Targeting Brucella melitensis with polymeric nanoparticles containing streptomycin and doxycycline

Authors

  • Mohamed N. Seleem,

    1. Institute for Critical Technology and Applied Science, Virginia Polytechnic Institute and State University, Blacksburg, VA, USA
    2. Department of Biomedical Sciences and Pathobiology, Center for Molecular Medicine and Infectious Diseases, Virginia-Maryland Regional College of Veterinary Medicine, Virginia Polytechnic Institute and State University, Blacksburg, VA, USA
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  • Neeta Jain,

    1. Department of Biomedical Sciences and Pathobiology, Center for Molecular Medicine and Infectious Diseases, Virginia-Maryland Regional College of Veterinary Medicine, Virginia Polytechnic Institute and State University, Blacksburg, VA, USA
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  • Nikorn Pothayee,

    1. Macromolecules and Interfaces Institute, Virginia Polytechnic Institute and State University, Blacksburg, VA, USA
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  • Ashish Ranjan,

    1. Department of Large Animal Clinical Sciences, Virginia-Maryland Regional College of Veterinary Medicine, Virginia Polytechnic Institute and State University, Blacksburg, VA, USA
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  • J. S. Riffle,

    1. Macromolecules and Interfaces Institute, Virginia Polytechnic Institute and State University, Blacksburg, VA, USA
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  • Nammalwar Sriranganathan

    1. Department of Biomedical Sciences and Pathobiology, Center for Molecular Medicine and Infectious Diseases, Virginia-Maryland Regional College of Veterinary Medicine, Virginia Polytechnic Institute and State University, Blacksburg, VA, USA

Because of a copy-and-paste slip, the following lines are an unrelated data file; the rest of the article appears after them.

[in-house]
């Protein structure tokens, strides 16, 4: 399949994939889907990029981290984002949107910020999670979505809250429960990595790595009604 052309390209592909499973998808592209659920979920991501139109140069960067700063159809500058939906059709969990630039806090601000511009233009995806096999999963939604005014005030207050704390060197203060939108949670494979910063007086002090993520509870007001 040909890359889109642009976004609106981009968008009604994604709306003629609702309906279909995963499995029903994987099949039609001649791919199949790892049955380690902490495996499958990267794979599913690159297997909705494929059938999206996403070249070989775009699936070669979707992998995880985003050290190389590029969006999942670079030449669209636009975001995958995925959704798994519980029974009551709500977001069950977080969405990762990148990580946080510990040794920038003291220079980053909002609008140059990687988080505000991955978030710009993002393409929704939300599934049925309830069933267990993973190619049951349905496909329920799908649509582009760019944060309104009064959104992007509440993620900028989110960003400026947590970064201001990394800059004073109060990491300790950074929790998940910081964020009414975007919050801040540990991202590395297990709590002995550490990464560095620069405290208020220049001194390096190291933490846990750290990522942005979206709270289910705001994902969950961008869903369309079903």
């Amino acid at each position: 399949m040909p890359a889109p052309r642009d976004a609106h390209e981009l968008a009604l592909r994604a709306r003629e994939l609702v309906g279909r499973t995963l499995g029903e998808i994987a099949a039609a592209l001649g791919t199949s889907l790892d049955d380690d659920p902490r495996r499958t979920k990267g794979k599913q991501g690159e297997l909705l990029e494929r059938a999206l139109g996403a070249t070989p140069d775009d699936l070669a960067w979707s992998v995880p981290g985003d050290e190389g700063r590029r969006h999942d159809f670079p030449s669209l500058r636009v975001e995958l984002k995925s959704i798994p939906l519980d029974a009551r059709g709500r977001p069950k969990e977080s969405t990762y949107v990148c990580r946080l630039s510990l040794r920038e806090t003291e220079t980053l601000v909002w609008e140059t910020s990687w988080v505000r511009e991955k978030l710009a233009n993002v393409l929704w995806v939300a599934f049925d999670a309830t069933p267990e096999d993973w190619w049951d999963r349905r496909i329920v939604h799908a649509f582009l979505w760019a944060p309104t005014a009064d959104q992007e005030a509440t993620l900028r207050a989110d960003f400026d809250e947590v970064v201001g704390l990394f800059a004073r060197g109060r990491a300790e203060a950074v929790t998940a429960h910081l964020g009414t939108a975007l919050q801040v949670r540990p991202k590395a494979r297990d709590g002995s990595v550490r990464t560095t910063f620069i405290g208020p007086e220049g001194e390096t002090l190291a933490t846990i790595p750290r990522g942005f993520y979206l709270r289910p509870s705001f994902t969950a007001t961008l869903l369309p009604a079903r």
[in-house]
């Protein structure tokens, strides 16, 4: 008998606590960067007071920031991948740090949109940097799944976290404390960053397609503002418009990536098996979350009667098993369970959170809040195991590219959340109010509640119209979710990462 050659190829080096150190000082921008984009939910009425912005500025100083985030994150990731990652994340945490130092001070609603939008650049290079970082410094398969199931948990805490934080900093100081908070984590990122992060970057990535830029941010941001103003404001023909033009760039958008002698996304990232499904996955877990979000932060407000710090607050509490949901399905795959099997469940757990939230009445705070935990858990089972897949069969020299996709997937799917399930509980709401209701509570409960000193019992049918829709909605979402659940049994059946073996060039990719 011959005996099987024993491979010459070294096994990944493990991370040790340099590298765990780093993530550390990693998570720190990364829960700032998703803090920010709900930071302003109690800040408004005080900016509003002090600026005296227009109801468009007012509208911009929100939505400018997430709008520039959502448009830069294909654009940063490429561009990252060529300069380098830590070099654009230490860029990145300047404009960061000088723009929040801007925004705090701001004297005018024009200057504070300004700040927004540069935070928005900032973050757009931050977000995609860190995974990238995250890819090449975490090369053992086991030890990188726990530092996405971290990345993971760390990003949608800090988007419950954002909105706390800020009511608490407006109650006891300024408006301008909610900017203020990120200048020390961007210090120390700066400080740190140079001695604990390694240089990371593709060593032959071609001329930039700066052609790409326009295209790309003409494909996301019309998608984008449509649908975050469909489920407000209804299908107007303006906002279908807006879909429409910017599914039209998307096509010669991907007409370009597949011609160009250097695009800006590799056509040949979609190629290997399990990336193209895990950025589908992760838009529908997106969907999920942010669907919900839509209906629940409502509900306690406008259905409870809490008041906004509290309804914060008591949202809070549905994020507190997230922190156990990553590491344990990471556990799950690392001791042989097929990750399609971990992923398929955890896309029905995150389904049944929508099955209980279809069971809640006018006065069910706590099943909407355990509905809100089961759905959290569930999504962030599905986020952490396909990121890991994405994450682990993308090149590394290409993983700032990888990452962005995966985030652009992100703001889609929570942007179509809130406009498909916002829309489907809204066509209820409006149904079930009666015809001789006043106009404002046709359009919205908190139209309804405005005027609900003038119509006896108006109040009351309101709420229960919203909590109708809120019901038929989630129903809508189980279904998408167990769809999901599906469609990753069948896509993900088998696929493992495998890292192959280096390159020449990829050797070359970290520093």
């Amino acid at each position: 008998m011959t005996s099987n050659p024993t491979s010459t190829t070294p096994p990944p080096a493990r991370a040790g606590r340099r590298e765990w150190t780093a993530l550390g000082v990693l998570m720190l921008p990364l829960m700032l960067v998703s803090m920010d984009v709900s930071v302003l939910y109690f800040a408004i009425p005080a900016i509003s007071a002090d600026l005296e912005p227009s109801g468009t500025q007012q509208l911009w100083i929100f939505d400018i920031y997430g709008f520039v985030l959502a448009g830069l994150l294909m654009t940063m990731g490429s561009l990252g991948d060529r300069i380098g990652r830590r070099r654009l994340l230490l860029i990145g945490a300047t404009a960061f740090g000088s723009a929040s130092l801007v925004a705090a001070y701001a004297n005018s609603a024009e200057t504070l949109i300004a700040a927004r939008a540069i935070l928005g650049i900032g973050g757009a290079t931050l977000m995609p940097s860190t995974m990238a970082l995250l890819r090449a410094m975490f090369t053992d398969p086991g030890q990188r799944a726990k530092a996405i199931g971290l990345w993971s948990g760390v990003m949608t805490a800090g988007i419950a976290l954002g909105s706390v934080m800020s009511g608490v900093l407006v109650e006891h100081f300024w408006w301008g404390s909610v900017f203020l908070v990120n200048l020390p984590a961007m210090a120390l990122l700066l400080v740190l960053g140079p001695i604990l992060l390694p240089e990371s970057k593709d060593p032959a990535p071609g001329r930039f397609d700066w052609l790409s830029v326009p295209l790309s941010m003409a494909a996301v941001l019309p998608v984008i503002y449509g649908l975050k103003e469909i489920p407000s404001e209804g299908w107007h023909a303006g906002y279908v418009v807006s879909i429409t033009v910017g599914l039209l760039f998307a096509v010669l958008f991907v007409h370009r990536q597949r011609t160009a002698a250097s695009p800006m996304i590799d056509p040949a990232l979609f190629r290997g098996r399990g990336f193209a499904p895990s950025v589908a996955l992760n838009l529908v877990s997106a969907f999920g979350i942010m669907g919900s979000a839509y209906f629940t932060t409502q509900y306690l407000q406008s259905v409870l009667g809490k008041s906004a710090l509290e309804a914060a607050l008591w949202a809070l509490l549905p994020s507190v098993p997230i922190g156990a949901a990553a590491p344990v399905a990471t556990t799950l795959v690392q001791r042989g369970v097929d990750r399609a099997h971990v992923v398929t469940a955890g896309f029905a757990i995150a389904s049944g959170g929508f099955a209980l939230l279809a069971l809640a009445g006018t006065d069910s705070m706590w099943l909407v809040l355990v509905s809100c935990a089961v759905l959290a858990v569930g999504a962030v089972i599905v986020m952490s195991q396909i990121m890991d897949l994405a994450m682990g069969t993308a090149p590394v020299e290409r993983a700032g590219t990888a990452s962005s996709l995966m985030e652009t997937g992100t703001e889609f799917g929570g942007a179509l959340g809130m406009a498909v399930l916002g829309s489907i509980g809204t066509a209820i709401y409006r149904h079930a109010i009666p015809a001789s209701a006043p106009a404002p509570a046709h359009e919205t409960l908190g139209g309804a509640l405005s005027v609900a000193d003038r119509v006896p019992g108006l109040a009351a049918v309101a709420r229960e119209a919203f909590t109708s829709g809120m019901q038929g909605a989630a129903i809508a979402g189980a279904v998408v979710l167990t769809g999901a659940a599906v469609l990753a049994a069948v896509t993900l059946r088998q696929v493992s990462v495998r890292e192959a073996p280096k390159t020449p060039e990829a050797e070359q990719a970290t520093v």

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  • Editor: Anthony George

Correspondence: Nammalwar Sriranganathan, Department of Biomedical Sciences and Pathobiology, Center for Molecular Medicine and Infectious Diseases, Virginia-Maryland Regional College of Veterinary Medicine, Virginia Polytechnic Institute and State University, 1410 Prices Fork Road, Blacksburg, VA 24061, USA. Tel.: +1 540 231 7171; fax: +1 540 231 3426; e-mail: nathans@vt.edu

Abstract

Treatment and eradication of intracellular pathogens such as Brucella is difficult because infections are localized within phagocytic cells and most antibiotics, although highly active in vitro, do not actively pass through cellular membranes. Thus, an optimum strategy to treat these infections should address targeting of active drugs to the intracellular compartment where the bacteria replicate, and should prolong the release of the antibiotics so that the number of doses and associated toxicity can be reduced. We incorporated streptomycin and doxycycline into macromolecular nanoplexes with anionic homo- and block copolymers via cooperative electrostatic interactions among the cationic drugs and anionic polymers. The approach enabled simultaneous binding of both antibiotics into the nanoplexes, and their use resulted in an improvement in performance as compared with the free drugs. Administration of two doses of the nanoplexes significantly reduced the Brucella melitensis load in the spleens and livers of infected BALB/c mice. The nanoplexes were more effective than free drugs in the spleens (0.72-log and 0.51-log reductions, respectively) and in the livers (0.79-log and 0.42-log reductions, respectively) of the infected mice. Further research regarding the design of optimum nanoplex structures will be directed towards alterations in both the core and the shell properties to investigate the effects of the rates and pathways of entry into immune cells where the brucellae replicate.

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